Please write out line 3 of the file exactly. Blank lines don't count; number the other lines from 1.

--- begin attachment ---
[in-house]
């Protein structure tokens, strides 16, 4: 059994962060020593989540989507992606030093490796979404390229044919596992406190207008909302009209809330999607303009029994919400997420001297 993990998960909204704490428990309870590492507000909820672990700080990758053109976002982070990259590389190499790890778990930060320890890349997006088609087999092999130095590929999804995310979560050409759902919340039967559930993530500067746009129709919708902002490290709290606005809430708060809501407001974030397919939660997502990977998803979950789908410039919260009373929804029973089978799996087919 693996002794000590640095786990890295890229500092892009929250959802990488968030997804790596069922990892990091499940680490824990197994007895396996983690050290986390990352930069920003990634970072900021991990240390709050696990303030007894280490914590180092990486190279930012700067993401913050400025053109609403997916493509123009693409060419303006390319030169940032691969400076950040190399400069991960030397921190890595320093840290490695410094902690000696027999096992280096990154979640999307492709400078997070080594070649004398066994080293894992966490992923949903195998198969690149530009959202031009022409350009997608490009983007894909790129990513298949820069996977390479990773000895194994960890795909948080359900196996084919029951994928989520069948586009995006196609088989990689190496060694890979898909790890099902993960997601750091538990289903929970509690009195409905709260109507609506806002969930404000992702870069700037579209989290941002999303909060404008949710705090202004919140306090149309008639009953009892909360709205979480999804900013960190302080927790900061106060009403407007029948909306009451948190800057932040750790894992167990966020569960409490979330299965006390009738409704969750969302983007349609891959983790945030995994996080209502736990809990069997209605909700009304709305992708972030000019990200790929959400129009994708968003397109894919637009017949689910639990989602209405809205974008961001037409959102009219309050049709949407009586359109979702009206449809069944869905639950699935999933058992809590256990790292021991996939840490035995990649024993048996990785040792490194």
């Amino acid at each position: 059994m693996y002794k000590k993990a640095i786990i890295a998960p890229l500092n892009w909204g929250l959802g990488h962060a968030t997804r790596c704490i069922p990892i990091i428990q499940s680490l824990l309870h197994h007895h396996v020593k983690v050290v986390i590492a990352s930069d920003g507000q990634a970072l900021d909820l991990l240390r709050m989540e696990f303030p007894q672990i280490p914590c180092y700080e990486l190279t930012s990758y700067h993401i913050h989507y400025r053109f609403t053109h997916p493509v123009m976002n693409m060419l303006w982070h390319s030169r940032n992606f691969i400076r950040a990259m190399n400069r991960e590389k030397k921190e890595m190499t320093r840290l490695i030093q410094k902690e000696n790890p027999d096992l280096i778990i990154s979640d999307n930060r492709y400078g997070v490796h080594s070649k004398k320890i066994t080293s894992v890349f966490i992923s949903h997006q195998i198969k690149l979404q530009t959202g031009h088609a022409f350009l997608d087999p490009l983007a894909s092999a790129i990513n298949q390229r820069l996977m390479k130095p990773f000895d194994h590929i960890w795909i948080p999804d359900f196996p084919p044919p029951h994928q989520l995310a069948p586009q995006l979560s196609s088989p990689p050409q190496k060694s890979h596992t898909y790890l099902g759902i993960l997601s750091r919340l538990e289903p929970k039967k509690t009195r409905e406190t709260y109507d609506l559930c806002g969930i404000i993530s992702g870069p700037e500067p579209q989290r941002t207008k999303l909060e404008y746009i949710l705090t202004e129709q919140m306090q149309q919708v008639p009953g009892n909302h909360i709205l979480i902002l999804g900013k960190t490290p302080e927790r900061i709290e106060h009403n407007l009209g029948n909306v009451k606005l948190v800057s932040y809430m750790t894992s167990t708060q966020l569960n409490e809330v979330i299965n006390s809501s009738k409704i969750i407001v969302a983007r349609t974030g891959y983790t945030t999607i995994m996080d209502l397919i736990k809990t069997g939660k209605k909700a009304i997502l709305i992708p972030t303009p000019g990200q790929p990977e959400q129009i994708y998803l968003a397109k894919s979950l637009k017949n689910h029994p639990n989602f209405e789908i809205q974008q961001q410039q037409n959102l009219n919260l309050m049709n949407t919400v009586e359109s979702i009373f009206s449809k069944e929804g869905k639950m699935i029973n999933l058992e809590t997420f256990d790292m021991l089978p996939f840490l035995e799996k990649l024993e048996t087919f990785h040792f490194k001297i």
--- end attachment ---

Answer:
């Amino acid at each position: 059994m693996y002794k000590k993990a640095i786990i890295a998960p890229l500092n892009w909204g929250l959802g990488h962060a968030t997804r790596c704490i069922p990892i990091i428990q499940s680490l824990l309870h197994h007895h396996v020593k983690v050290v986390i590492a990352s930069d920003g507000q990634a970072l900021d909820l991990l240390r709050m989540e696990f303030p007894q672990i280490p914590c180092y700080e990486l190279t930012s990758y700067h993401i913050h989507y400025r053109f609403t053109h997916p493509v123009m976002n693409m060419l303006w982070h390319s030169r940032n992606f691969i400076r950040a990259m190399n400069r991960e590389k030397k921190e890595m190499t320093r840290l490695i030093q410094k902690e000696n790890p027999d096992l280096i778990i990154s979640d999307n930060r492709y400078g997070v490796h080594s070649k004398k320890i066994t080293s894992v890349f966490i992923s949903h997006q195998i198969k690149l979404q530009t959202g031009h088609a022409f350009l997608d087999p490009l983007a894909s092999a790129i990513n298949q390229r820069l996977m390479k130095p990773f000895d194994h590929i960890w795909i948080p999804d359900f196996p084919p044919p029951h994928q989520l995310a069948p586009q995006l979560s196609s088989p990689p050409q190496k060694s890979h596992t898909y790890l099902g759902i993960l997601s750091r919340l538990e289903p929970k039967k509690t009195r409905e406190t709260y109507d609506l559930c806002g969930i404000i993530s992702g870069p700037e500067p579209q989290r941002t207008k999303l909060e404008y746009i949710l705090t202004e129709q919140m306090q149309q919708v008639p009953g009892n909302h909360i709205l979480i902002l999804g900013k960190t490290p302080e927790r900061i709290e106060h009403n407007l009209g029948n909306v009451k606005l948190v800057s932040y809430m750790t894992s167990t708060q966020l569960n409490e809330v979330i299965n006390s809501s009738k409704i969750i407001v969302a983007r349609t974030g891959y983790t945030t999607i995994m996080d209502l397919i736990k809990t069997g939660k209605k909700a009304i997502l709305i992708p972030t303009p000019g990200q790929p990977e959400q129009i994708y998803l968003a397109k894919s979950l637009k017949n689910h029994p639990n989602f209405e789908i809205q974008q961001q410039q037409n959102l009219n919260l309050m049709n949407t919400v009586e359109s979702i009373f009206s449809k069944e929804g869905k639950m699935i029973n999933l058992e809590t997420f256990d790292m021991l089978p996939f840490l035995e799996k990649l024993e048996t087919f990785h040792f490194k001297i």